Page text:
We’re trying, despite many obstacles, to flatten the curve—to avoid mass death. Doing this, we know that we’re living in a moment of historic importance.
Authoritarian regimes can use the COVID-19 crisis to improve their international standing, taking advantage of others’ distraction.
"Foreign media tend to think all my books are about politics. I’m not concerned with politics; I’m concerned with the life struggles of Chinese people"
How the World Will Look After the Coronavirus Pandemic | Belfer Center for Science and International Affairs
This much is certain: Just as this disease has shattered lives, disrupted markets and exposed the competence (or lack thereof) of governments, it will lead to permanent shifts in political and economic power in ways that will become apparent only later.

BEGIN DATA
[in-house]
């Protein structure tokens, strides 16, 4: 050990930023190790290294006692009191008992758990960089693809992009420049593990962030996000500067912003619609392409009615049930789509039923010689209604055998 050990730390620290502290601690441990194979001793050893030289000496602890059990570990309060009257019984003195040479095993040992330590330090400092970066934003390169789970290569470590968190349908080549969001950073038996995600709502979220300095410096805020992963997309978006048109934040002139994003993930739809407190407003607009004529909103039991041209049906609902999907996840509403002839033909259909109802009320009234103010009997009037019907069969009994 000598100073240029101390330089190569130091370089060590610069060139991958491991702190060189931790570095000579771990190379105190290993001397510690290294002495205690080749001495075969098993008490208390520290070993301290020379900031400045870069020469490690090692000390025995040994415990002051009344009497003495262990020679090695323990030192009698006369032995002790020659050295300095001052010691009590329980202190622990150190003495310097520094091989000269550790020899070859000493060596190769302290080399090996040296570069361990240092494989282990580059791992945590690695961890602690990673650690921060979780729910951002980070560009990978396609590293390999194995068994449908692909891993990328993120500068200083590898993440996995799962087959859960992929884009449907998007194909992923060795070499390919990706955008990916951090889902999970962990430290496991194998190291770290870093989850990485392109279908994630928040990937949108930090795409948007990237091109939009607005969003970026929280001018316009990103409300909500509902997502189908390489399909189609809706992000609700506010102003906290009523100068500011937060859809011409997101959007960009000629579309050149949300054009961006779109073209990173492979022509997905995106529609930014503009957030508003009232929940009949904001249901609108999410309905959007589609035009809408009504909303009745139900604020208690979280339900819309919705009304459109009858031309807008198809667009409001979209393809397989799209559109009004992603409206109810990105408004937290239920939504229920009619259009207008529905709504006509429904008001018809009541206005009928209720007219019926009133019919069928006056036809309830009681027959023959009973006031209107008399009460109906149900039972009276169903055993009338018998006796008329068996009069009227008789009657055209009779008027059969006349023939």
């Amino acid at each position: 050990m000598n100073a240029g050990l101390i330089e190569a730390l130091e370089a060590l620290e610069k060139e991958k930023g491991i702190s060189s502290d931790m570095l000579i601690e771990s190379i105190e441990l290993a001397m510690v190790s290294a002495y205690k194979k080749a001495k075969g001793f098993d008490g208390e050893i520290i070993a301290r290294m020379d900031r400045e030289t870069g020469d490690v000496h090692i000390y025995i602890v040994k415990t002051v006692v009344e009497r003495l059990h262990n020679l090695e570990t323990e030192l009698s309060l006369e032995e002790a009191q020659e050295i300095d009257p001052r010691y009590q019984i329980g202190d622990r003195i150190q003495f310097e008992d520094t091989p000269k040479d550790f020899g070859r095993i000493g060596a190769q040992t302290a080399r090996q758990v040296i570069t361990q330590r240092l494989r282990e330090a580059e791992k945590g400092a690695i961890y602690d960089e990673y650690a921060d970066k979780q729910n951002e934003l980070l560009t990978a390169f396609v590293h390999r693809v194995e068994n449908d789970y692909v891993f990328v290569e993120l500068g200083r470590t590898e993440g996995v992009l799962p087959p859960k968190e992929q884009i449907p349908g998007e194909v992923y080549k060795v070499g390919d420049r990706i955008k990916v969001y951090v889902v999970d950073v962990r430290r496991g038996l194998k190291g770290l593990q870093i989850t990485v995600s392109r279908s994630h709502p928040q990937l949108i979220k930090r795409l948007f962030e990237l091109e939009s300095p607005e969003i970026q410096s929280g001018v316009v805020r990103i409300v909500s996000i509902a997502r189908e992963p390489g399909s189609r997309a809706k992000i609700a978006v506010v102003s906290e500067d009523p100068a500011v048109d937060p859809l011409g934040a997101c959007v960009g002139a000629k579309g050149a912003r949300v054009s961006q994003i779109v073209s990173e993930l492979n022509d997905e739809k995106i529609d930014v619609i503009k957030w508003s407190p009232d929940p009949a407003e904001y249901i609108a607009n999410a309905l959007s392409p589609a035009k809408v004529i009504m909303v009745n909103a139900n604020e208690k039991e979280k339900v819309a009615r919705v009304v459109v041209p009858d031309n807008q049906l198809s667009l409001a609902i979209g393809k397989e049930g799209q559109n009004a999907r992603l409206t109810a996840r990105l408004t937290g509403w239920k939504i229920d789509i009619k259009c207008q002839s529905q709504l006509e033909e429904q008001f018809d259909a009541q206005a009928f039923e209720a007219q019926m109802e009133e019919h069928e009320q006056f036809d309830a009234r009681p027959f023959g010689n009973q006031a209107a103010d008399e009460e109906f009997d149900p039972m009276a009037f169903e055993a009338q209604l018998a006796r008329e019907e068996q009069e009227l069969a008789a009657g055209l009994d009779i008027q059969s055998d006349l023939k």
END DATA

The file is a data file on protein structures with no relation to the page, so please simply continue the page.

The union cooperates well in non-crisis situations, but its complacency, lumbering bureaucracy, and sluggish decision-making processes hamper its ability to respond to urgent developments.
The COVID-19 outbreak that began in Wuhan in December 2019 will not leave Southeast Asia unscathed. As of April 7, some 15,000 COVID-19 cases have been identified in the region, according to official measures. Many believe that underestimates the true spread of the virus.
The virus communizes us because we have to face it together, even if by isolating ourselves. It is a chance to really experience our community, argues Jean Luc Nancy.
From the beginning, medical experts were clear that they simply did not know how bad or otherwise the virus was, yet many non-experts seemed to have an opinion.
Even while the virus proliferates, who could not be thrilled by the swell of birdsong in cities, peacocks dancing at traffic crossings and the silence in the skies?
Intelligence agencies will play a growing role in keeping their countries safe during the pandemic—by any means necessary.